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Easy Pasta Dough

Easy Pasta Dough

By: Cecilia Buyswheeler-Gunther (Read Bio)

Easy Pasta Dough
Making pasta at home may sound daunting but with good flour and a couple of eggs you can make lovely spaghetti, noodles, linguini, or even ravioli.
You need only three ingredients -- flour, eggs, and water -- so make them the best!
Janie's Mill flours stone-milled from the ancient grain Durum have strong gluten development, and pair beautifully with either heavy or light sauces.

This recipe uses 100 grams of flour, 1 egg, and 1 teaspoon water. I find the 100/1/1 formula easy to remember, and it's easy to double or triple as you see fit. Usually I make a batch with 300 grams of flour, 3 eggs, and 3 teaspoons of water. I use this recipe for my spaghetti, lasagne sheets, linguini, and ravioli.

Fresh Pasta Dough

  1. Break the eggs into a well in the flour. Using a fork, gradually whisk the eggs into the flour.
  2. When the dough starts to come together, use a bowl scraper or your hands to press the dough round and round the bowl until all the extra bits of egg and flour are mopped up. Add a little more water if it's too dry. Your goal is to create a cohesive, stiff but malleable ball of dough. I always need a little more water when I work with the thirsty Durum, Sifted Durum, or Semolina.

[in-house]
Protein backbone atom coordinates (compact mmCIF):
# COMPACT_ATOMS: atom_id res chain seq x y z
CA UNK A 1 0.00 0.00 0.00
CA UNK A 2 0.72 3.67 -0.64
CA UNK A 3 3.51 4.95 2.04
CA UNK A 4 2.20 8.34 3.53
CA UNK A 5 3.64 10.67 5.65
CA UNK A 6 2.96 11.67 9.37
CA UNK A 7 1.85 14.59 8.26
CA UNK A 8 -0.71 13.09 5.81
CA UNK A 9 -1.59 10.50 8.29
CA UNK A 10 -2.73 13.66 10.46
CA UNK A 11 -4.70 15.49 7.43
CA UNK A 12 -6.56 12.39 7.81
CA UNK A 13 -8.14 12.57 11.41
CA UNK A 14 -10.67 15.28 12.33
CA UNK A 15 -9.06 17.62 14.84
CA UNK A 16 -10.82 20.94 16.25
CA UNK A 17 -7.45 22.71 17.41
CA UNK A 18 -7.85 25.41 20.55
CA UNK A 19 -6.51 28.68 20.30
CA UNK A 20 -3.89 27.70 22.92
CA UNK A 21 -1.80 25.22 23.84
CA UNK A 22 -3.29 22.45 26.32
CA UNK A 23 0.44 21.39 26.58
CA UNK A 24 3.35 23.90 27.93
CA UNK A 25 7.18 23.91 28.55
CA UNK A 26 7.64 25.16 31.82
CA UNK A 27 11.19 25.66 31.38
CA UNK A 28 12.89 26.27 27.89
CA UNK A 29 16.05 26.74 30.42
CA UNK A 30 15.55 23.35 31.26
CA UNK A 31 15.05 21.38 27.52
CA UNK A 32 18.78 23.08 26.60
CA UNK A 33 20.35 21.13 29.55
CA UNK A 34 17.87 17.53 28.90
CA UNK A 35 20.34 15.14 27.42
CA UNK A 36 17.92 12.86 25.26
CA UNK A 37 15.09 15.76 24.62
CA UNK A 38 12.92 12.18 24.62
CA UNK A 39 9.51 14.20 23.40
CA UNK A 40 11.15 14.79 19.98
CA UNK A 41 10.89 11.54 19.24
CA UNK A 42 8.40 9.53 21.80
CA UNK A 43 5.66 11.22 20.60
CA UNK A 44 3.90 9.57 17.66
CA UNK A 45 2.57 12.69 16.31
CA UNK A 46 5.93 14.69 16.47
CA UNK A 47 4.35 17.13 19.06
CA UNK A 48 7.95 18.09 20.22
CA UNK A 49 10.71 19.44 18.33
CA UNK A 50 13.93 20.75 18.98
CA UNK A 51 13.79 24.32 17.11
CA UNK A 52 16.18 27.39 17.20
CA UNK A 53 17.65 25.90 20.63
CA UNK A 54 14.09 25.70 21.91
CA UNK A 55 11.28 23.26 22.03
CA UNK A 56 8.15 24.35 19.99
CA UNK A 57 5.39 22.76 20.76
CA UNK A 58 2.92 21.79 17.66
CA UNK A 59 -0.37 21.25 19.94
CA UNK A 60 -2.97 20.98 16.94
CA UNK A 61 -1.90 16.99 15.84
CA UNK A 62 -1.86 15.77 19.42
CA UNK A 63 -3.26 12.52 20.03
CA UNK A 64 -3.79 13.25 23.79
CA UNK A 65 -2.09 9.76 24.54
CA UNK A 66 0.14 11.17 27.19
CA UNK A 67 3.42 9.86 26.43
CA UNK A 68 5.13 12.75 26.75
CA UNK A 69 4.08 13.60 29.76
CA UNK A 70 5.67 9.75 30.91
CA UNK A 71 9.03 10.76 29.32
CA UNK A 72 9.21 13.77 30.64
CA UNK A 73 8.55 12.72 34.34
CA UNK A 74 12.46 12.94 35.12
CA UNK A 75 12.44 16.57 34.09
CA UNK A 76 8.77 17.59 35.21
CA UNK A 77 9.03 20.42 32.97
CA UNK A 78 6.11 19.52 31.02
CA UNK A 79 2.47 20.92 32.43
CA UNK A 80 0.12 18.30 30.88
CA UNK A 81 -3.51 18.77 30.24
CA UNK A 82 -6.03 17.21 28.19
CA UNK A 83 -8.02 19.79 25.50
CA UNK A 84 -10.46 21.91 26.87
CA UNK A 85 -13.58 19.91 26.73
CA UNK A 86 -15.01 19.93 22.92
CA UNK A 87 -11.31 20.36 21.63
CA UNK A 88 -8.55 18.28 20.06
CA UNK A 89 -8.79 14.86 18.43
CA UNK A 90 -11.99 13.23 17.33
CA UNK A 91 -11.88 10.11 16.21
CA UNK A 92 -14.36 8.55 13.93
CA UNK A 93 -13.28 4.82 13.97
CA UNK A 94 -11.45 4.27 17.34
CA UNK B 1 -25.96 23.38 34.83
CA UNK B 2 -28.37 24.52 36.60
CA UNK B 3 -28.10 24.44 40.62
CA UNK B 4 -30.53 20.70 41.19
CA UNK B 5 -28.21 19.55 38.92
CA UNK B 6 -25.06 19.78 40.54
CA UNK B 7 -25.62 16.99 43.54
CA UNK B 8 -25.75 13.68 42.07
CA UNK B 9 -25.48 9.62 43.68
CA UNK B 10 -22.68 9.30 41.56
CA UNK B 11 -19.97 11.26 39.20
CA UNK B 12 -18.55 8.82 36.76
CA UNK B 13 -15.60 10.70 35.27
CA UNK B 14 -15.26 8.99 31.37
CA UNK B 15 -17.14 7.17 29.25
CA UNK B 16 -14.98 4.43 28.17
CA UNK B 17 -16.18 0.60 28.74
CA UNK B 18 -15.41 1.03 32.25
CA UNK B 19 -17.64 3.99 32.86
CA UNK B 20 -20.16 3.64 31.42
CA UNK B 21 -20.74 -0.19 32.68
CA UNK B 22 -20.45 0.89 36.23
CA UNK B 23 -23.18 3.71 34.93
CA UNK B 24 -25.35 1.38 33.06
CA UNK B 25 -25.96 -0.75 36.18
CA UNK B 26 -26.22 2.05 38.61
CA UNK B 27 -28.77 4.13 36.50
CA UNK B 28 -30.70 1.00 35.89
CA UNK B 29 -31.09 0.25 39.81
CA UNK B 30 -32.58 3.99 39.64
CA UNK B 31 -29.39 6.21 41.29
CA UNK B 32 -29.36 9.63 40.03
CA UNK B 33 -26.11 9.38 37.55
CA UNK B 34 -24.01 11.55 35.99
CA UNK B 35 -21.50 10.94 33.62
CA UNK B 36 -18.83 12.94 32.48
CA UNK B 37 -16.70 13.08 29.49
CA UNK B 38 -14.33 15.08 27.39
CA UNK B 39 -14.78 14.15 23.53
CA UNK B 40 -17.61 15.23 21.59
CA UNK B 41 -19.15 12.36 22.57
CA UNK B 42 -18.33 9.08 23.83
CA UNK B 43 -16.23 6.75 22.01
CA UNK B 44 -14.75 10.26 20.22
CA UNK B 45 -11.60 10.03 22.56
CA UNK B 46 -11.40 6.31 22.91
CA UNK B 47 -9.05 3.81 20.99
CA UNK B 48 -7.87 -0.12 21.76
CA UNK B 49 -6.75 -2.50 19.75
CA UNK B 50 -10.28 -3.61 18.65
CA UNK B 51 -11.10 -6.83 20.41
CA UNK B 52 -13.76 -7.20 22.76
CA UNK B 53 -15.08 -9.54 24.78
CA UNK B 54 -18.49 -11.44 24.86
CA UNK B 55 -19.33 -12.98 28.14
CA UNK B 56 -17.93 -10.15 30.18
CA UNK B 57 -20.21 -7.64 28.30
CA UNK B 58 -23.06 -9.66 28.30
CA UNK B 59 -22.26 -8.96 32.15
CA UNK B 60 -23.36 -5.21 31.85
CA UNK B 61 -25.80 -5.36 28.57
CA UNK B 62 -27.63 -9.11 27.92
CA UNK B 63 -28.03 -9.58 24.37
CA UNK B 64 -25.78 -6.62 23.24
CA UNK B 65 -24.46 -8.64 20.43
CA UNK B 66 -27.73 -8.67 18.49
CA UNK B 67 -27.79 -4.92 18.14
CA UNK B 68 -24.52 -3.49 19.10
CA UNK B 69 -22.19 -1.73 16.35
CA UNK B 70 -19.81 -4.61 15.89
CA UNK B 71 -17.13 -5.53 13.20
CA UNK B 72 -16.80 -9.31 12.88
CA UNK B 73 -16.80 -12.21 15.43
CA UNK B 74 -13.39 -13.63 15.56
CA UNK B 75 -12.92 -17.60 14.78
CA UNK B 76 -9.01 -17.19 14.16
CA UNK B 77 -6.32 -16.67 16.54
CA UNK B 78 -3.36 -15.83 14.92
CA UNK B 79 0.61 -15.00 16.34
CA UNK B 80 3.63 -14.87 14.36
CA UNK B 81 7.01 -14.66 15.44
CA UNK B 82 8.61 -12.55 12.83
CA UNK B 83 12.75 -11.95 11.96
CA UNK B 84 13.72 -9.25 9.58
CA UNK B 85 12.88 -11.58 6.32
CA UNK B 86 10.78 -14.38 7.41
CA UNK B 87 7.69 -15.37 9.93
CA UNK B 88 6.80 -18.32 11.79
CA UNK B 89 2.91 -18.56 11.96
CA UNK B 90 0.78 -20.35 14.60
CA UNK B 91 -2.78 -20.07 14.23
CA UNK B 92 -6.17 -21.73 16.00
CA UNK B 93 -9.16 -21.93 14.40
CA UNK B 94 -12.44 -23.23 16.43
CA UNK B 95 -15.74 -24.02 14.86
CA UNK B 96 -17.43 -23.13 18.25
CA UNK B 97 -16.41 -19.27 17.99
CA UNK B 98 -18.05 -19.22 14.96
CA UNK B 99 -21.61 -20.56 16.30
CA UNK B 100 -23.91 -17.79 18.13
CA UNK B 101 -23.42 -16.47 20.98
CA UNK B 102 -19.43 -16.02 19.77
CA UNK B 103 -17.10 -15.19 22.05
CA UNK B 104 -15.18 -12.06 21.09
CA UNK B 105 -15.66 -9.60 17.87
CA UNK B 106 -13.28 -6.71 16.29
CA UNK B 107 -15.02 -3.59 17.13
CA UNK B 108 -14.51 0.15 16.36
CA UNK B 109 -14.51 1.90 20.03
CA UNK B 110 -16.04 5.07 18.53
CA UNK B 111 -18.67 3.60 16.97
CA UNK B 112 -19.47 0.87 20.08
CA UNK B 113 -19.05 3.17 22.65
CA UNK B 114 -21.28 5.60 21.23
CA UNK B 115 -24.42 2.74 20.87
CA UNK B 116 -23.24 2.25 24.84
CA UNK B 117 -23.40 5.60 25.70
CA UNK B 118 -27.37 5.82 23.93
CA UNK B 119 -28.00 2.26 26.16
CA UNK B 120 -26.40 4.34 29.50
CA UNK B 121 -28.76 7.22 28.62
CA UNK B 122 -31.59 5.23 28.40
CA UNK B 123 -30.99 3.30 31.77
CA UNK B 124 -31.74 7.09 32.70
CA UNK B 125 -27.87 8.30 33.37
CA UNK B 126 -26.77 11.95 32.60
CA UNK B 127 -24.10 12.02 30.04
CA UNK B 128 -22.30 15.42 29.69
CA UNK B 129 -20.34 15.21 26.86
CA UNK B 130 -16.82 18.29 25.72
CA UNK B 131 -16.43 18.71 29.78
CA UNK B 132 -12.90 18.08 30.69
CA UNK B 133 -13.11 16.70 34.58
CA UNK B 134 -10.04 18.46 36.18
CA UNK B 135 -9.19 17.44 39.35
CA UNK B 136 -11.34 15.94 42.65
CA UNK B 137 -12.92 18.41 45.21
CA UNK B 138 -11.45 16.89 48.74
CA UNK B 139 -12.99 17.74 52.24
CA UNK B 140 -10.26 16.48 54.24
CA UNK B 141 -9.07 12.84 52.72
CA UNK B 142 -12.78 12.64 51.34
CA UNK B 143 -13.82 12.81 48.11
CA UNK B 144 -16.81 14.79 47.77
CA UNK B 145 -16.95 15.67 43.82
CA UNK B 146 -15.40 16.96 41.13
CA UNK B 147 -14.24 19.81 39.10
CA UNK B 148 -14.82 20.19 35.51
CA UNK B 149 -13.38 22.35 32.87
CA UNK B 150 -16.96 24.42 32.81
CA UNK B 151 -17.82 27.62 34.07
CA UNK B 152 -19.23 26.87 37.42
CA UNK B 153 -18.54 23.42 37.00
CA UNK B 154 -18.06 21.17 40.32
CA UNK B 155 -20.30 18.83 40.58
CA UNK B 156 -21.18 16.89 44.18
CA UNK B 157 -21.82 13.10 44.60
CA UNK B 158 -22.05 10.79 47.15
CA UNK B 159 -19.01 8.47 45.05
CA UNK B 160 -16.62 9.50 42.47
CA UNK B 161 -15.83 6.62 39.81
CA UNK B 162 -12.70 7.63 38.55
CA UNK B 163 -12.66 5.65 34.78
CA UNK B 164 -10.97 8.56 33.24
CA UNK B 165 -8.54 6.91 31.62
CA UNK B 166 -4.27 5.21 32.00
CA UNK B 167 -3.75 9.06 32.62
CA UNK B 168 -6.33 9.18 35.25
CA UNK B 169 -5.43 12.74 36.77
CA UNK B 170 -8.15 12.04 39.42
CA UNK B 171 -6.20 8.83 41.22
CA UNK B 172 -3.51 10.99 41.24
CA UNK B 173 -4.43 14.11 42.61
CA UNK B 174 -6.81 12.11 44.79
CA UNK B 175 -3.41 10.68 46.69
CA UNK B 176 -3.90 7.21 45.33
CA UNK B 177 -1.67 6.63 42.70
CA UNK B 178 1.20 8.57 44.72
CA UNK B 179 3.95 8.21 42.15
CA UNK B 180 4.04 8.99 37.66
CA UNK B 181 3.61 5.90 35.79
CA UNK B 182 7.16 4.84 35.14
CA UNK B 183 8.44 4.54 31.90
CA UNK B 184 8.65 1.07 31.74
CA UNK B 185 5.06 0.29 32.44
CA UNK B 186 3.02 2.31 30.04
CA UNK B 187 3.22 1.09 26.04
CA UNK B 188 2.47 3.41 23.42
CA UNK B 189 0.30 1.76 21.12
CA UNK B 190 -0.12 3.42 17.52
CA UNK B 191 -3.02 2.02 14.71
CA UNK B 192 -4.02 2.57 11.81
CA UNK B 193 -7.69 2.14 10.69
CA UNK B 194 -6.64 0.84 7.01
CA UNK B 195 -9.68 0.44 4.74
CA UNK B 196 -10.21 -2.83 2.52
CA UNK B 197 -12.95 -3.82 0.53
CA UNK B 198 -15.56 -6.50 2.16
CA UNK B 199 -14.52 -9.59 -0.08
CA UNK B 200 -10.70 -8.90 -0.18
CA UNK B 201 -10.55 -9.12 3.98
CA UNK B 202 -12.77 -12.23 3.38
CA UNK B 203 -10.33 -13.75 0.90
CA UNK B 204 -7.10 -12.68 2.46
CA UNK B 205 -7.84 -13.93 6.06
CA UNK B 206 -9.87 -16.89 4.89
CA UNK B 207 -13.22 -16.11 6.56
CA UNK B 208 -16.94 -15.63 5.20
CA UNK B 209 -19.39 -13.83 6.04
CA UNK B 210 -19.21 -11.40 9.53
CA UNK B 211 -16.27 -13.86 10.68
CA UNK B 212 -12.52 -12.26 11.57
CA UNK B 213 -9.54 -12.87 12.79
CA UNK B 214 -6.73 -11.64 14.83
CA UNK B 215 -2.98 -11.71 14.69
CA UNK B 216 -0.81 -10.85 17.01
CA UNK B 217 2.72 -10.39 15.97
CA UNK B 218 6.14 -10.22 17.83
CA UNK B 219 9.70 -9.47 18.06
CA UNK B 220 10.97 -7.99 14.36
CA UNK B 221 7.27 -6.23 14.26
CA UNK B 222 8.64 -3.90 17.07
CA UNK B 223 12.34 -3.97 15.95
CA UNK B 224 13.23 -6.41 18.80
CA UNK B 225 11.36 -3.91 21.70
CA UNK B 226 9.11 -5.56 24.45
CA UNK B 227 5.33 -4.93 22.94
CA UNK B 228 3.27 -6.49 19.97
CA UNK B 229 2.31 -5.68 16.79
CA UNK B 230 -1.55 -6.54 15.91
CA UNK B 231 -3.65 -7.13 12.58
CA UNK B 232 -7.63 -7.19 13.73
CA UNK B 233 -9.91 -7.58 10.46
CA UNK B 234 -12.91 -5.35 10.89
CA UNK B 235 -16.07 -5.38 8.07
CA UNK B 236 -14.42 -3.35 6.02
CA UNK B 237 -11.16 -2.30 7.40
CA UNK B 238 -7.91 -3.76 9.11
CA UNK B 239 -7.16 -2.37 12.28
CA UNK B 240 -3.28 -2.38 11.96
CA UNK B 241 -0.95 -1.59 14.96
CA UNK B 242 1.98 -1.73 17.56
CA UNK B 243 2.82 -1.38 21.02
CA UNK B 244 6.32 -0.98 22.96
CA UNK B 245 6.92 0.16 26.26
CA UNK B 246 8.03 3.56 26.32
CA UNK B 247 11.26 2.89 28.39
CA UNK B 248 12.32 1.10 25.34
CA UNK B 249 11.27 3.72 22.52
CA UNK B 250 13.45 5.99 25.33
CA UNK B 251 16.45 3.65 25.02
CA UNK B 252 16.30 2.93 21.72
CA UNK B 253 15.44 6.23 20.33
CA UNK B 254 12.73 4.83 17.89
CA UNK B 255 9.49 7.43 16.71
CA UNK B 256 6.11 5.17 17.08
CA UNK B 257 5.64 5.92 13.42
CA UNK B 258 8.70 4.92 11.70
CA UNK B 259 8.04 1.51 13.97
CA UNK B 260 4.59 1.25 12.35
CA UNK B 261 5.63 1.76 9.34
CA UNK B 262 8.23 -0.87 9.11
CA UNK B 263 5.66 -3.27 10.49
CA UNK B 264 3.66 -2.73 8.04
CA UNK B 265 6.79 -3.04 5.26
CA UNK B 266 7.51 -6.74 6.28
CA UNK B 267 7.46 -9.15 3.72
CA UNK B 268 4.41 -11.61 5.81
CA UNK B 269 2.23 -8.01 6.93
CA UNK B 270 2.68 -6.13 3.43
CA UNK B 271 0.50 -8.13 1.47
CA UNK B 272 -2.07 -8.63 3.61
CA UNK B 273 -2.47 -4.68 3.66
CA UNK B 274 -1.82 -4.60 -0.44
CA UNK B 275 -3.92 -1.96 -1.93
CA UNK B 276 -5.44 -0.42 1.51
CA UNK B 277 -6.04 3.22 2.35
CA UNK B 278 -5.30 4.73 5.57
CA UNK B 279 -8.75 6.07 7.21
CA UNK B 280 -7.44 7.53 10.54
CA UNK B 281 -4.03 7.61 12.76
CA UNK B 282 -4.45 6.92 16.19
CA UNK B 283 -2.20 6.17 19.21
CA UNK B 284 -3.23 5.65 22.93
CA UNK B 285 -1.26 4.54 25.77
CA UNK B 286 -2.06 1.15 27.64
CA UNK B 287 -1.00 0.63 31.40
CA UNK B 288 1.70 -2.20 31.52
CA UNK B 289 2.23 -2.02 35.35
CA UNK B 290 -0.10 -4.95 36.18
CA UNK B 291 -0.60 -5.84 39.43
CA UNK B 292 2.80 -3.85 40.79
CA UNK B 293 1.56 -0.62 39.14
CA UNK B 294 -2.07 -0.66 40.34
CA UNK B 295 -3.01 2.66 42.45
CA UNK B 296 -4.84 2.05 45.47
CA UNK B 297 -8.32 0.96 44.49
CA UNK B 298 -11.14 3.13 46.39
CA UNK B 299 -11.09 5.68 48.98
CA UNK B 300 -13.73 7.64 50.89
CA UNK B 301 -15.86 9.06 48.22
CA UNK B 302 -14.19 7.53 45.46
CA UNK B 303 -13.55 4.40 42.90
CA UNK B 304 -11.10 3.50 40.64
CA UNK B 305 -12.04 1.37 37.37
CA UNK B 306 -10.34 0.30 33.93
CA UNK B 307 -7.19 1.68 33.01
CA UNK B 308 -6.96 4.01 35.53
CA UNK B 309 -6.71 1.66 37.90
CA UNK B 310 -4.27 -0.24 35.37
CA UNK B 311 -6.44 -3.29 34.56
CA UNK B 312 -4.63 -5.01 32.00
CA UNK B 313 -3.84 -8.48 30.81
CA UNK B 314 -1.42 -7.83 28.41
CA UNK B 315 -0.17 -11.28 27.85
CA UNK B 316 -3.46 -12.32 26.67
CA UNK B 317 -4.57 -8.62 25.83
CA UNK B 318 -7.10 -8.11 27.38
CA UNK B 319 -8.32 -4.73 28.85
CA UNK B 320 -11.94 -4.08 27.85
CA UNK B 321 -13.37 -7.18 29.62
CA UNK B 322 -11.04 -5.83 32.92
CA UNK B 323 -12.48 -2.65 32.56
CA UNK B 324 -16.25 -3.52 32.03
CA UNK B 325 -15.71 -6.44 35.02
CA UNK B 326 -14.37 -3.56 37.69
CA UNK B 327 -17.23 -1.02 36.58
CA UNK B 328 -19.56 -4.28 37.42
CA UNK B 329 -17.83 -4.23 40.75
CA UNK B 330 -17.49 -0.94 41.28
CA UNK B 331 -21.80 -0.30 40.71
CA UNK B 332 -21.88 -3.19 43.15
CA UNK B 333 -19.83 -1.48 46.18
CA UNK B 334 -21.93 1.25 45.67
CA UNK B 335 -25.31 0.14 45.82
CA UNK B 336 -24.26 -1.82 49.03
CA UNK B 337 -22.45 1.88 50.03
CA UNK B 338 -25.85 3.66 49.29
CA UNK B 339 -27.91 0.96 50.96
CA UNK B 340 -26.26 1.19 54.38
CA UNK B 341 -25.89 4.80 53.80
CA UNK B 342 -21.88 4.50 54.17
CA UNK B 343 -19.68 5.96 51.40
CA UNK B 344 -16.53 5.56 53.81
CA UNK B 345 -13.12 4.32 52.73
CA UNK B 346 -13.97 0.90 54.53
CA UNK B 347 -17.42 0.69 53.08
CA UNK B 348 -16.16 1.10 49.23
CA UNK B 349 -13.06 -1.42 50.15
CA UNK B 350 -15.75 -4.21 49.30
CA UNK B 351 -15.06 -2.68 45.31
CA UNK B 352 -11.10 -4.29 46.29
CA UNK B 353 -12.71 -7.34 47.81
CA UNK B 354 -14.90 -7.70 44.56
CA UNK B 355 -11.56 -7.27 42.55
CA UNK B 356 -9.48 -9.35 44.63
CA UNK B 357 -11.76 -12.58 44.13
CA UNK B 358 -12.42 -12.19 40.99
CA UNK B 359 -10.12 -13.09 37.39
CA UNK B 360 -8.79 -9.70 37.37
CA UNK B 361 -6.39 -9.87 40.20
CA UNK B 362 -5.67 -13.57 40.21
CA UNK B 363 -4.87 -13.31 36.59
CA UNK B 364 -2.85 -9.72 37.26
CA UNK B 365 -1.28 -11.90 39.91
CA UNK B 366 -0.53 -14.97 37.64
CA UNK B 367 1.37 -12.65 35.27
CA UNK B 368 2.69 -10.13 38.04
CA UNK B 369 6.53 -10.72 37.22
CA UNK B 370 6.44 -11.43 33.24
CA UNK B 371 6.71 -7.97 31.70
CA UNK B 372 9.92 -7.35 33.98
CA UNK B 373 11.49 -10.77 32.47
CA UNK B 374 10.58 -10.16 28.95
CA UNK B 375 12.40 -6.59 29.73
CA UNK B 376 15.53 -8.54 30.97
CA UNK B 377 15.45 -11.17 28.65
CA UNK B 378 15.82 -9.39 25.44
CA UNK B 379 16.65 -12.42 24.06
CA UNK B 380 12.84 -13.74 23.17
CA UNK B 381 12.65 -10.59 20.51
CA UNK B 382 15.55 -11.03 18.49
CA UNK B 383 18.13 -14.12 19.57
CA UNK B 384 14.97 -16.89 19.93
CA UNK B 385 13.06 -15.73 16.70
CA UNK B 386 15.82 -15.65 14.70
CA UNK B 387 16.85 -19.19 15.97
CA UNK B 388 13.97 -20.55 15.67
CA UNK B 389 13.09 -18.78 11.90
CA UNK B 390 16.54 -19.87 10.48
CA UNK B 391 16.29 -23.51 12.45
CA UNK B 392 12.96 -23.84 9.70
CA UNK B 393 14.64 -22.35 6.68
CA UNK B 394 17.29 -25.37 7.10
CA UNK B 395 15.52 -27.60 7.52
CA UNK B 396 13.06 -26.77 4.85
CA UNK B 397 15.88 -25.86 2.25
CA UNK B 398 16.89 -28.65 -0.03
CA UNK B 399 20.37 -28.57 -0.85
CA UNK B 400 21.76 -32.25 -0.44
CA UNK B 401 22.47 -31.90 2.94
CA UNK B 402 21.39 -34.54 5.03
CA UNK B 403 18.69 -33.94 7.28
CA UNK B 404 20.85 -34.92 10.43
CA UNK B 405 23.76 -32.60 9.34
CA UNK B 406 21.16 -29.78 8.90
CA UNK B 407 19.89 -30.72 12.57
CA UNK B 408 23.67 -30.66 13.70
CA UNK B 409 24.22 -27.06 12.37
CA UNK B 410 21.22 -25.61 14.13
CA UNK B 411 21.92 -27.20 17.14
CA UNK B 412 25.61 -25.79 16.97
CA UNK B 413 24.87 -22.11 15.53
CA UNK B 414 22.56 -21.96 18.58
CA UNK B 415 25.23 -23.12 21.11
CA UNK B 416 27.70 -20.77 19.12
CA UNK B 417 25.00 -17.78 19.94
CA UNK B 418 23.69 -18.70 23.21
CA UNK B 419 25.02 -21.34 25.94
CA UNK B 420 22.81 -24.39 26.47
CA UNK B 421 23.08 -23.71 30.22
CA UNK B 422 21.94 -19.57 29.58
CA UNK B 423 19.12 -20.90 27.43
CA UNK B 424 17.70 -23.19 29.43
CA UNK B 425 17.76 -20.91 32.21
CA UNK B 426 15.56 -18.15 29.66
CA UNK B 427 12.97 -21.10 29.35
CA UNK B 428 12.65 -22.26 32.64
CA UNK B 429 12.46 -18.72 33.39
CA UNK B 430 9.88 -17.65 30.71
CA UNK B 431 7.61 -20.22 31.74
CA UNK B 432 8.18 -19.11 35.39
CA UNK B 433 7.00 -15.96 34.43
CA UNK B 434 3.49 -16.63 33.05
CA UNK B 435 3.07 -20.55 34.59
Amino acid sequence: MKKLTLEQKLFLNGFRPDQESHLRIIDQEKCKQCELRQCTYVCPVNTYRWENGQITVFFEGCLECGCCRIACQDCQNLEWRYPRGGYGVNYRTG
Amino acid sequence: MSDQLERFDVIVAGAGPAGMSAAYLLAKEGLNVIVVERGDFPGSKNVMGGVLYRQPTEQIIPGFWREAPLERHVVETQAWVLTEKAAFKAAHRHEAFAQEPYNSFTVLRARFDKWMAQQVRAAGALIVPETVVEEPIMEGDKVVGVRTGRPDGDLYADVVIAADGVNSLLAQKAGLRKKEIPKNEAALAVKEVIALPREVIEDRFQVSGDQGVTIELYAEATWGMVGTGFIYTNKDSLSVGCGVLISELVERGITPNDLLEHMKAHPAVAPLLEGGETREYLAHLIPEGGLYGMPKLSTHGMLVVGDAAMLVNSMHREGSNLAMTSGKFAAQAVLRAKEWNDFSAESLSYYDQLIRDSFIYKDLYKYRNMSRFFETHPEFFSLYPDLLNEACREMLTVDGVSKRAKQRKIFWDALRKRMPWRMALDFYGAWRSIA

3. Knead for about 1 minute to finish the dough. Then wrap and store in the refrigerator until you are ready to make your pasta.

Go here for conversions from grams to cups. 


I mix my pasta dough by hand in a shallow bowl with a wide flat base.

Or you can make your dough on your counter.

Or even in your mixer. An old Italian friend of mine uses his food processor! 

Break your eggs into a well in the flour. The freshness and quality of your eggs will make a huge difference to your pasta, so find the freshest eggs you can. This is where knowing your farmer makes such a big difference! Room temperature eggs are best.

No salt. The salted water when you cook your pasta is enough.

Mix thoroughly, being careful not to over mix. Then knead the dough a little with wet or oily hands until you have a round silky ball of dough. (Over-kneading will make your end product tough, so err on the side of less kneading.)

Then wrap and rest in the refrigerator. Pausing the dough will do the rest of the work for you. You can pause your dough for up to 24 hours. Bring it out of the refrigerator about 20 minutes before you begin to roll it.

Feel free to experiment with all of Janie's Mill Durum flours in varying proportions, or use our Italian Style Pizza Flour, which is also an excellent pasta flour. I have also blended in Red Fife and Black Emmer for a more rustic and very tasty pasta! 

Posted on October 18 2020